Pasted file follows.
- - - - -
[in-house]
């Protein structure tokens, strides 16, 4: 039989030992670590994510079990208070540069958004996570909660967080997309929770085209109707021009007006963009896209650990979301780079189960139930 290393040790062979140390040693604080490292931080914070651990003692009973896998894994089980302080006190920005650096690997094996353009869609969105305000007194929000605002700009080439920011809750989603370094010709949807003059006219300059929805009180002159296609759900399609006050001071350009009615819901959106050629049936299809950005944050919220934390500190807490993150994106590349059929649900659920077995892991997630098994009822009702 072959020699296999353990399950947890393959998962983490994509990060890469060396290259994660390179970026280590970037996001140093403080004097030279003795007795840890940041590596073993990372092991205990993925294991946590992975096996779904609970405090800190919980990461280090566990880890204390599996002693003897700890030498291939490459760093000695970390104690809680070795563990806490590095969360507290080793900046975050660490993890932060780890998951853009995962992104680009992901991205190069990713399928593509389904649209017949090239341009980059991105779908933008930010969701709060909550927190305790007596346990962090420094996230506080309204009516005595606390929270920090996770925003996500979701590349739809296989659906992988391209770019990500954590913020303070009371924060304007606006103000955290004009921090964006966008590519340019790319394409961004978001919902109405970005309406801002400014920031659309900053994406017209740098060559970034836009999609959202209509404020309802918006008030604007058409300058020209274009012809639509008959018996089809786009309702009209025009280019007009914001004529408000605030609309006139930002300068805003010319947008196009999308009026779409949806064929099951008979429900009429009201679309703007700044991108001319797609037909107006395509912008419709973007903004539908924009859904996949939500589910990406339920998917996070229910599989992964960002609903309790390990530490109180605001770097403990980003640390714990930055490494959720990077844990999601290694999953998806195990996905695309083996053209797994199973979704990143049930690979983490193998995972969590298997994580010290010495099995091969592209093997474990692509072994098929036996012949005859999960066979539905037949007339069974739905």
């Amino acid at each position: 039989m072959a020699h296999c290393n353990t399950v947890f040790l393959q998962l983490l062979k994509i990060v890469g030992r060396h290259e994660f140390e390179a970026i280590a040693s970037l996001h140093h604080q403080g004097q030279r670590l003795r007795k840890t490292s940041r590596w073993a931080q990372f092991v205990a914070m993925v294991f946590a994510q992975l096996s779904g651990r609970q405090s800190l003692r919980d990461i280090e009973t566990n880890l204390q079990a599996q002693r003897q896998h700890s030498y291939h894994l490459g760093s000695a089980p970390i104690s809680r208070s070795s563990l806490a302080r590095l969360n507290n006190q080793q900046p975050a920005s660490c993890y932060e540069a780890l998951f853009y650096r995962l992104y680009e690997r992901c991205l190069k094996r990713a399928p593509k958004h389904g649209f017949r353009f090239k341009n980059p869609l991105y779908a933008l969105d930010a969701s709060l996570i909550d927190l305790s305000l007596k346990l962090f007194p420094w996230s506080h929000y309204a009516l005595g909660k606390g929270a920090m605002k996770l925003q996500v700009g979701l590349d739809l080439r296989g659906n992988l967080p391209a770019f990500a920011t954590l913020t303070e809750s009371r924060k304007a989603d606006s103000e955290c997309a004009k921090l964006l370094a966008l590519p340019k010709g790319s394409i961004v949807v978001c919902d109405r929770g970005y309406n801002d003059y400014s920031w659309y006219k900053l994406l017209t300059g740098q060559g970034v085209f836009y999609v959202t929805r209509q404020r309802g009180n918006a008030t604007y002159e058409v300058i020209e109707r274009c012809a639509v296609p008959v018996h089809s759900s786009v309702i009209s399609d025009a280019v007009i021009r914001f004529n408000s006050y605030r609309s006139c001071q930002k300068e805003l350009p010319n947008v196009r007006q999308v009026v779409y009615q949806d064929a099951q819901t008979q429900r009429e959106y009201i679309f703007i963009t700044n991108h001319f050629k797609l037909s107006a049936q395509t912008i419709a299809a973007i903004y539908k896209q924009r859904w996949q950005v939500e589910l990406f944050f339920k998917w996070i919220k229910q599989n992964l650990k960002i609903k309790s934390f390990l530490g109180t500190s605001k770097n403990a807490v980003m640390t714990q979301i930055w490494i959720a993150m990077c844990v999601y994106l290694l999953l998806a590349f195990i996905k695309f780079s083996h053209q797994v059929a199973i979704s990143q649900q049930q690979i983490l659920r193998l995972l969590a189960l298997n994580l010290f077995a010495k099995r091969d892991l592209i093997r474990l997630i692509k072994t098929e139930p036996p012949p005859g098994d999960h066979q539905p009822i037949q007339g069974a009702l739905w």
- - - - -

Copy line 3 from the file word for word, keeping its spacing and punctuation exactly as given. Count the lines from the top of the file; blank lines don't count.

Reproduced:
């Amino acid at each position: 039989m072959a020699h296999c290393n353990t399950v947890f040790l393959q998962l983490l062979k994509i990060v890469g030992r060396h290259e994660f140390e390179a970026i280590a040693s970037l996001h140093h604080q403080g004097q030279r670590l003795r007795k840890t490292s940041r590596w073993a931080q990372f092991v205990a914070m993925v294991f946590a994510q992975l096996s779904g651990r609970q405090s800190l003692r919980d990461i280090e009973t566990n880890l204390q079990a599996q002693r003897q896998h700890s030498y291939h894994l490459g760093s000695a089980p970390i104690s809680r208070s070795s563990l806490a302080r590095l969360n507290n006190q080793q900046p975050a920005s660490c993890y932060e540069a780890l998951f853009y650096r995962l992104y680009e690997r992901c991205l190069k094996r990713a399928p593509k958004h389904g649209f017949r353009f090239k341009n980059p869609l991105y779908a933008l969105d930010a969701s709060l996570i909550d927190l305790s305000l007596k346990l962090f007194p420094w996230s506080h929000y309204a009516l005595g909660k606390g929270a920090m605002k996770l925003q996500v700009g979701l590349d739809l080439r296989g659906n992988l967080p391209a770019f990500a920011t954590l913020t303070e809750s009371r924060k304007a989603d606006s103000e955290c997309a004009k921090l964006l370094a966008l590519p340019k010709g790319s394409i961004v949807v978001c919902d109405r929770g970005y309406n801002d003059y400014s920031w659309y006219k900053l994406l017209t300059g740098q060559g970034v085209f836009y999609v959202t929805r209509q404020r309802g009180n918006a008030t604007y002159e058409v300058i020209e109707r274009c012809a639509v296609p008959v018996h089809s759900s786009v309702i009209s399609d025009a280019v007009i021009r914001f004529n408000s006050y605030r609309s006139c001071q930002k300068e805003l350009p010319n947008v196009r007006q999308v009026v779409y009615q949806d064929a099951q819901t008979q429900r009429e959106y009201i679309f703007i963009t700044n991108h001319f050629k797609l037909s107006a049936q395509t912008i419709a299809a973007i903004y539908k896209q924009r859904w996949q950005v939500e589910l990406f944050f339920k998917w996070i919220k229910q599989n992964l650990k960002i609903k309790s934390f390990l530490g109180t500190s605001k770097n403990a807490v980003m640390t714990q979301i930055w490494i959720a993150m990077c844990v999601y994106l290694l999953l998806a590349f195990i996905k695309f780079s083996h053209q797994v059929a199973i979704s990143q649900q049930q690979i983490l659920r193998l995972l969590a189960l298997n994580l010290f077995a010495k099995r091969d892991l592209i093997r474990l997630i692509k072994t098929e139930p036996p012949p005859g098994d999960h066979q539905p009822i037949q007339g069974a009702l739905w």